In hardboiled crime fiction I want to see just how a cynical, gritty world affects the protagonist. Such a world is bound to wear down the most idealistic character. If it doesn't, it's not quite real to me. If external conflict doesn't cause internal conflict, I lose interest.

Then again, series protags who go through hell in every book, constantly conflicted and brooding, don't seem real to me either. The greater the range of emotions a character can show, the better.

Blind Camel said...

Which less-than-nice series heroes interest you?

Dark heroes? I like Dan Simmons' Joe Kurtz, although apparently he's done for. Too bad, 'cause I think the three in the series were stellar.

Spenser and Reacher both are world-weary, more than ready for a dust-up, but sufficiently committed to justice and underdogs to make 'em likeable. Mostly I find myself really digging the lethal sidekicks...Joe Pike (Crais), Win Lockwood (Coben), etc. It's nice to imagine being a good guy with deranged animal riding shotgun. Will be interesting to see how Pike works as a focal point in Crais's upcoming THE WATCHMAN.

Which series heroes would you like to be buddies with?

I like the flawed, heart of gold guys. The guys like Alex McKnight (Steve Hamilton) who are almost certain to eat a punch or two on the road to glory. Same goes for Krueger's Cork O'Connor, Crais's Elvis Cole, and Coben's Myron Bolitar. I'd hang with any of 'em, happily.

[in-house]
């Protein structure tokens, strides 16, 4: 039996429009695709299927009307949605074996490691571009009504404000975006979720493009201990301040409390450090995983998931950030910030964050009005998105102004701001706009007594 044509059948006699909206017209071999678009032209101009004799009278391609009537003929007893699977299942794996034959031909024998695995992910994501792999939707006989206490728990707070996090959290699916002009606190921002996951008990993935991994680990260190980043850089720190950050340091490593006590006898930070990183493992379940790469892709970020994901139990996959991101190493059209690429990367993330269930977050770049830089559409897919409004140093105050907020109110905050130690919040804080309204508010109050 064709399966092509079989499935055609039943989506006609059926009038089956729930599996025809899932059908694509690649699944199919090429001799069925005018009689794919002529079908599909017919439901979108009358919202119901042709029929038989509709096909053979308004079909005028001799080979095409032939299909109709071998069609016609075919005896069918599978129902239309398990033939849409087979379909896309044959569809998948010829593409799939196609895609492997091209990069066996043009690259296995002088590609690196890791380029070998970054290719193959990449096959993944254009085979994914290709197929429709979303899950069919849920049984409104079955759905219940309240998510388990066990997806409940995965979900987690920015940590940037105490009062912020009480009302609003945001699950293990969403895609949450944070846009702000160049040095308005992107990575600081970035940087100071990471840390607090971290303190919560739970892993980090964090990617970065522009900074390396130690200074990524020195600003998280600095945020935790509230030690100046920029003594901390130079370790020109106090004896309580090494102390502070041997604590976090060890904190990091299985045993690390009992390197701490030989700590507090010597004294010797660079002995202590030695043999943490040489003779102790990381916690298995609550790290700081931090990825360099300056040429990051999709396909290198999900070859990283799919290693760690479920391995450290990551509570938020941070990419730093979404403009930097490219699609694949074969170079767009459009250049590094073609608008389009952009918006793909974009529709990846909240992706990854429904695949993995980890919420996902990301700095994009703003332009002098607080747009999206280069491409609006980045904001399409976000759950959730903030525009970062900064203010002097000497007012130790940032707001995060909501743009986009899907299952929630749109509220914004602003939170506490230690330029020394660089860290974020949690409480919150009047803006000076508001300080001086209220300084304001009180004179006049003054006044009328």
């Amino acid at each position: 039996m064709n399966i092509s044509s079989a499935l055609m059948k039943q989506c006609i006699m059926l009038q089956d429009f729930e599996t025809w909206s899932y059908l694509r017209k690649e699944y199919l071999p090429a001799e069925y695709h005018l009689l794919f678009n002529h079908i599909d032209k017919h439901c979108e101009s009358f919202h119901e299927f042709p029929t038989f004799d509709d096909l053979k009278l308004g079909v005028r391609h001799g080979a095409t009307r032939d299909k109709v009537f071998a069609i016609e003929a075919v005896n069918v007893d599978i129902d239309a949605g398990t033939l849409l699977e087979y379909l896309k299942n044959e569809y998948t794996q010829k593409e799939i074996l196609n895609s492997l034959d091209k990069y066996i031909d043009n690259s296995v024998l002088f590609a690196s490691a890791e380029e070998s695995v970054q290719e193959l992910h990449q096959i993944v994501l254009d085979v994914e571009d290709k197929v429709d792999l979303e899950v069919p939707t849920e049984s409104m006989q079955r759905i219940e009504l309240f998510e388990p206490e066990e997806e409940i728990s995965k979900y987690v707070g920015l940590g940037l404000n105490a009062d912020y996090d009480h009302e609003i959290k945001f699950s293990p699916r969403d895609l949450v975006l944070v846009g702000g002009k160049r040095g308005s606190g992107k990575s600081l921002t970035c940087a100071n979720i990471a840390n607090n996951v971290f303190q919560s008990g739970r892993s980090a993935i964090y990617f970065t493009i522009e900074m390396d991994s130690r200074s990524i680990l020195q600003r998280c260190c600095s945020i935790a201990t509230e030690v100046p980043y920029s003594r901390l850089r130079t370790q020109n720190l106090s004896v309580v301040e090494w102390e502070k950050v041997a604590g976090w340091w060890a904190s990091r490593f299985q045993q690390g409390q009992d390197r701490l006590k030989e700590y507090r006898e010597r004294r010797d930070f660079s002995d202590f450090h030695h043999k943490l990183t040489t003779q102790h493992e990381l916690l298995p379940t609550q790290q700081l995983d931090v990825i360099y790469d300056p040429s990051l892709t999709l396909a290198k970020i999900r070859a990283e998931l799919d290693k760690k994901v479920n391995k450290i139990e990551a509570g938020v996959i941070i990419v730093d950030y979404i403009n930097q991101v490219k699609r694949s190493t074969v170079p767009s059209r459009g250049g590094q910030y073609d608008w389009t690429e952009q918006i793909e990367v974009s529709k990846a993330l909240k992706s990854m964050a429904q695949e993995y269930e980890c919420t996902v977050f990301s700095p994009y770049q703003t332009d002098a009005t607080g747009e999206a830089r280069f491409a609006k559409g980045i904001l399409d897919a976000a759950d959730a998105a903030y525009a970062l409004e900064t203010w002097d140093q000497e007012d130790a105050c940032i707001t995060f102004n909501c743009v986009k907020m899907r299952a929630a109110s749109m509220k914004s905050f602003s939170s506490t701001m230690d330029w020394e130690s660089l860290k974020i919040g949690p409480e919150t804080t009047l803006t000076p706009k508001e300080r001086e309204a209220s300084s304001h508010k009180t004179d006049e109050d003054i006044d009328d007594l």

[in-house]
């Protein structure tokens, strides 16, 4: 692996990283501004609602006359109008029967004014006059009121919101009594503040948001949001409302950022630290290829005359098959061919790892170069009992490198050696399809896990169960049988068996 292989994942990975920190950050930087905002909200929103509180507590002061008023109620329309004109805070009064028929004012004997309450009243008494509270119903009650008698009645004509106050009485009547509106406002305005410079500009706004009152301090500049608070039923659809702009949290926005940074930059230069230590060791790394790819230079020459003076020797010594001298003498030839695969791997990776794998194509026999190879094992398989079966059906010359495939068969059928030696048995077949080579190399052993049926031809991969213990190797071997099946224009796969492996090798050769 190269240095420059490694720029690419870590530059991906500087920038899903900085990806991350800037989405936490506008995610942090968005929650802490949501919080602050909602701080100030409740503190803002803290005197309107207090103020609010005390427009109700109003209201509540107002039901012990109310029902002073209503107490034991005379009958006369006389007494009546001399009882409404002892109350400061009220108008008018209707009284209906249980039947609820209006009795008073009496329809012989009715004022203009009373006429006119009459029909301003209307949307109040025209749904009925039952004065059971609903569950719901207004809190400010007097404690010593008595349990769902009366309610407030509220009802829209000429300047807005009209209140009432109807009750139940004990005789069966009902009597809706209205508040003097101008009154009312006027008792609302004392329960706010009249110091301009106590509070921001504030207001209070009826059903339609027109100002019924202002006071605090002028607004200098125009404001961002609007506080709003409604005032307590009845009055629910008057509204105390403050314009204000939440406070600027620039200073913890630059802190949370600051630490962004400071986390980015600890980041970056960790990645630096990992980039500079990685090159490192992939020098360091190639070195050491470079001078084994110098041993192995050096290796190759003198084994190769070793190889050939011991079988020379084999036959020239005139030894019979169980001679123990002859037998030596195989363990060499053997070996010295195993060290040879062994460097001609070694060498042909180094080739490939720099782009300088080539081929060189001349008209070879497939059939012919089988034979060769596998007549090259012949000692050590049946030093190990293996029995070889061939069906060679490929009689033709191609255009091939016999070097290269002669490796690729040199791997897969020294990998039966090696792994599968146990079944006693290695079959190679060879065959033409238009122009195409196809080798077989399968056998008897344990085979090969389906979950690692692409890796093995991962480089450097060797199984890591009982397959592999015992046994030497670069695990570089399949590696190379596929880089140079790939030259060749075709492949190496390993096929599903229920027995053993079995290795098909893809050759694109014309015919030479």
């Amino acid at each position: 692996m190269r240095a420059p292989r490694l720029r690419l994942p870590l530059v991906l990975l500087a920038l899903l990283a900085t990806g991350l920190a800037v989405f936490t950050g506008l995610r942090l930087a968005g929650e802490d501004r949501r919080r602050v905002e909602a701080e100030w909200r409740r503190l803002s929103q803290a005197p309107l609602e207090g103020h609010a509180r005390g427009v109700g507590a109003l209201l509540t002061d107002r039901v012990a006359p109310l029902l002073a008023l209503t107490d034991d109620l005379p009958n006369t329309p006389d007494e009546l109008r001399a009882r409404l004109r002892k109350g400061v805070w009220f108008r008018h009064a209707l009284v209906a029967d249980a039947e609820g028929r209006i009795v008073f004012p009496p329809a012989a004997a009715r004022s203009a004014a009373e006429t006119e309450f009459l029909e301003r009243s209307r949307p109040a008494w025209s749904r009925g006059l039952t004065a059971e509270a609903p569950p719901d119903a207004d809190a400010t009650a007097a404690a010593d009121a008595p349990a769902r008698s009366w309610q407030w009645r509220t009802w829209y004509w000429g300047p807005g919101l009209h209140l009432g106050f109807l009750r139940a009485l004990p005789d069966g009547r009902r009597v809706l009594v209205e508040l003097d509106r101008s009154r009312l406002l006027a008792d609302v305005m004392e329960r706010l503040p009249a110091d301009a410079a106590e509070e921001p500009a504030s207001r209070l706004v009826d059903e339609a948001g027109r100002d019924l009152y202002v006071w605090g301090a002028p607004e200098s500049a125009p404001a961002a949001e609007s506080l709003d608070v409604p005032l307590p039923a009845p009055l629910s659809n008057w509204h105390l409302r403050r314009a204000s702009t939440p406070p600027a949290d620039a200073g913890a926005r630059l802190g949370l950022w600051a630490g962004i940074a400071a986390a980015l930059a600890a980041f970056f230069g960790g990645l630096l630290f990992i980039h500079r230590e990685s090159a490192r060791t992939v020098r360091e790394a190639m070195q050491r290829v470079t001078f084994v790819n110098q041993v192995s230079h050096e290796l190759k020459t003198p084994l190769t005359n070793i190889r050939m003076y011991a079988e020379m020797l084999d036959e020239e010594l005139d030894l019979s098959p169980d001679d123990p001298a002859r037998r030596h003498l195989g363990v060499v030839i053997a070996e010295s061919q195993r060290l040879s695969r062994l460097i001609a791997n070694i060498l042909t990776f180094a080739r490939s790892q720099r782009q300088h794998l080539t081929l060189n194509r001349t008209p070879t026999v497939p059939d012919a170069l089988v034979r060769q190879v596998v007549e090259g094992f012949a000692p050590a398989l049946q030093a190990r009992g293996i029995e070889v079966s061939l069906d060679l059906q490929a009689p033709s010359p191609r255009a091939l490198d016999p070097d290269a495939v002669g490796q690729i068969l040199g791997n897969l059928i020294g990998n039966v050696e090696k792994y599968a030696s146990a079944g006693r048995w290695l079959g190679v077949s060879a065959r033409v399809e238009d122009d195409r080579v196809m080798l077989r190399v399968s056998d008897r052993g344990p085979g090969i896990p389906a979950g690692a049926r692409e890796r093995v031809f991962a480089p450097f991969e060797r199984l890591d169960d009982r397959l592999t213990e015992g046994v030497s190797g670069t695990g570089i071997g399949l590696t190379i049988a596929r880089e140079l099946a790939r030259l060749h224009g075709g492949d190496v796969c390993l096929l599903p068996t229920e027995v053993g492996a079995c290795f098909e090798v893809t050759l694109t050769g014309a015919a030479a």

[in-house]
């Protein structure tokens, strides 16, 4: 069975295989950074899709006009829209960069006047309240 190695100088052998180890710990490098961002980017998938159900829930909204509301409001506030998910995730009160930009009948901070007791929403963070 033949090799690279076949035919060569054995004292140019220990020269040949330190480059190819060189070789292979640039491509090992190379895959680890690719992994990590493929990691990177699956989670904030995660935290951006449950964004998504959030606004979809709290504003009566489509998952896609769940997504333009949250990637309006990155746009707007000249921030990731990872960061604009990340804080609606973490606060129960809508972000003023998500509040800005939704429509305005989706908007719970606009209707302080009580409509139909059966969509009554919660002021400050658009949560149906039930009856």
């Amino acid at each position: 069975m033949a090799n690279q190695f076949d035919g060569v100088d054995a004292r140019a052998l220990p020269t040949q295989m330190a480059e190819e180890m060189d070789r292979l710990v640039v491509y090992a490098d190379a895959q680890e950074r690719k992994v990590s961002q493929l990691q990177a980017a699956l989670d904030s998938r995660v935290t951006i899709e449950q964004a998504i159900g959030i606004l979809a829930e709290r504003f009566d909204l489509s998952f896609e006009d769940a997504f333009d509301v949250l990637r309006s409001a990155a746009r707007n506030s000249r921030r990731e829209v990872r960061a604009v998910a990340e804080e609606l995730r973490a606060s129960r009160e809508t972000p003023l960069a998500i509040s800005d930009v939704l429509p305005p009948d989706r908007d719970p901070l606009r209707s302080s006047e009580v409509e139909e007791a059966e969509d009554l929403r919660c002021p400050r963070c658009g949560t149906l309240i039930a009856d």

Michael Dymmoch said...

Some female protagonists have interesting flaws that keep them from being too perfect, like Libby Hellmann's Ellie Foreman. Most, though are pretty much like good friends whose flaws—if they have any—we don’t really notice.

Two exceptions that come to mind are Allie Kerry, a “no questions asked” courier (Easy Money, by Jenny Siler), and Shay Storey, the damaged daughter of a violent, drug-dealing mother (Never Count Out the Dead by Boston Teran).

Most of my favorite male protagonists aren’t true bad boys either, but possessed of (or by) some weakness or past mistake or indiscretion that makes them outsiders or threatens their success or happiness. David Walker’s Malachy Foley comes to mind, along with Bill Smith (S. J. Rozan), Cork O’Connor (William Kent Krueger) and Hillerman’s Navajo cops.

But John D. MacDonald’s Travis McGee is a true outsider, possibly a sociopath, as are Lawrence Block’s Hit Man, and Barry Eisler’s John Rain. Steven Mandel’s Linny Nomar (Another Lost Angel) is a fascinating bad cop.

Anonymous said...

My favorite dark hero is Kathy Mallory, in the series by Carol O'Connell. Do I like Mallory?...Not particularly. But I do love her, as much as you can love a socoipath, and I understand her. An amazing charecter in a grade A series. I strongly recommend it.
D.A. Davenport

Sean Chercover said...

Victor - Excellent suggestion. I should have mentioned Brant. My bad. Although I love Taylor better.

Great suggestions, everyone. I agree with most of them, and I picked up a couple of new characters to read. Thanks!

Michael: You said:
"Some female protagonists have interesting flaws that keep them from being too perfect, like Libby Hellmann's Ellie Foreman. Most, though are pretty much like good friends whose flaws—if they have any—we don’t really notice."

This is a very important point, and one that I think has not been explored as much as it should be. Maybe we should be talking about the ramifications of this approach, vis a vis the response of critics, booksellers, bloogers and the rest of the Lit establishment.